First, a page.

The Politics are Not Local in Wisconsin

With his Senate career hanging in the balance, incumbent Democratic Senator Russ Feingold is doing something other at-risk Democrats are not. He is standing with President Obama.

"The president and I worked together to pass health care reform, which the American people were waiting for, for 70 years," he said. "The recovery act has done good things for Wisconsin. It helped us avoid a depression. Everybody knows if we go back to the policies that put us in the mess in the first place, which is what my opponent wants to do, it's gonna be bad for the country."

With that message, even though he was thought to be untouchable six months ago, Feingold is trailing 7 points in most polls. The left leaning PPP poll shows him down 9 points. "A year ago Russ Feingold was a lock for re-election and now here we are a couple days before the election and he is probably going to lose," says Mordecai Lee, professor of government affairs, University of Wisconsin Milwaukee.

His story is typical of embattled incumbents across the nation. The days of whistle stop touring and promising money for roads, courthouses and other federal projects in the home state seem to be gone. Voters care about the big picture in D.C.

Those who intend to vote have heard the drumbeat of the Tea Party and a substantial number of those polled are marching with it. "Here you have a national tide, practically a tsunami, that has swallowed Wisconsin whole," says Lee.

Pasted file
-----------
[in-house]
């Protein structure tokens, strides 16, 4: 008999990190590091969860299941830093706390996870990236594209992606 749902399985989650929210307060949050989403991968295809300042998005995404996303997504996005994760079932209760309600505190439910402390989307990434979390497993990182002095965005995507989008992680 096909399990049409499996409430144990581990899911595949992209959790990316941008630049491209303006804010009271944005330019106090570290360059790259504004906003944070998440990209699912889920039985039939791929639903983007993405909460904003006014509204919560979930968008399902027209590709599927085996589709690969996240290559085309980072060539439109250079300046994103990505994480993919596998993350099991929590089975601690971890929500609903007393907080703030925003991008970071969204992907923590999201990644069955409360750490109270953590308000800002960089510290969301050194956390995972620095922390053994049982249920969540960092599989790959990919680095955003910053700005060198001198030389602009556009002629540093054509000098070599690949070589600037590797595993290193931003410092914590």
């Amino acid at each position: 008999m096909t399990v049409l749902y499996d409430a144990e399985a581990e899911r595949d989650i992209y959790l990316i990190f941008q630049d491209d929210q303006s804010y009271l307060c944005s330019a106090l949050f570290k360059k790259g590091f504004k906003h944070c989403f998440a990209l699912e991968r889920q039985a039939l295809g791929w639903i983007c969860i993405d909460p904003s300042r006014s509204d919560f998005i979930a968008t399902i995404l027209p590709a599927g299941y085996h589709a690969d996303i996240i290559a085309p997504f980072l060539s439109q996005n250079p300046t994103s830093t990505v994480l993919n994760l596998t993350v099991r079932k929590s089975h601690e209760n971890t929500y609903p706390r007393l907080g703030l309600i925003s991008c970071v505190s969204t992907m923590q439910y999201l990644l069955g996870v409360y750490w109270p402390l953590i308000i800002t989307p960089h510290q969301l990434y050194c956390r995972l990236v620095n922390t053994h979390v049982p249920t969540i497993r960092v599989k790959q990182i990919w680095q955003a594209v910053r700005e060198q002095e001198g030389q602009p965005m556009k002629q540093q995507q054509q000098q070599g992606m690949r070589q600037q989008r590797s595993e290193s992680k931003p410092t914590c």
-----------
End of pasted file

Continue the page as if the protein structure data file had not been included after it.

So, the ground was soft and fertile for a political nobody like Ron Johnson to take root. He wrote a couple of speeches that got him a good response, handed a copy to a talk radio host and soon he found his message going viral.

The message he repeats is simple, repeal health care and get the spending under control as well as the debt. That takes hold with the Tea party and Johnson embraces support of the members. "The Tea Party provides energy. Certainly the passion and the dedication we are seeing from the people coming out, a lot of those are tea party folks," says Johnson.

Citizens in Wisconsin can register and vote in the same day. Therefore, a last-minute rally can make the election-day numbers look different than the polls. So Feingold has staffers working the phones. "We have to get something in terms of what happened in 2008. Not in terms of numbers, but in terms of enthusiasm," Says Feingold. "We need to get those people that voted in 2008 to come out. I think many of them will."

Johnson knows that last minute effort has been successful for Wisconsin Democrats in the past. So, he's also working the phone banks and making all the campaign stops in the final days. "We're taking everything seriously. We just need to get our voters exited," he says.

Michael Tobin joined FOX News Channel (FNC) in 2001 and currently serves as a Chicago-based correspondent.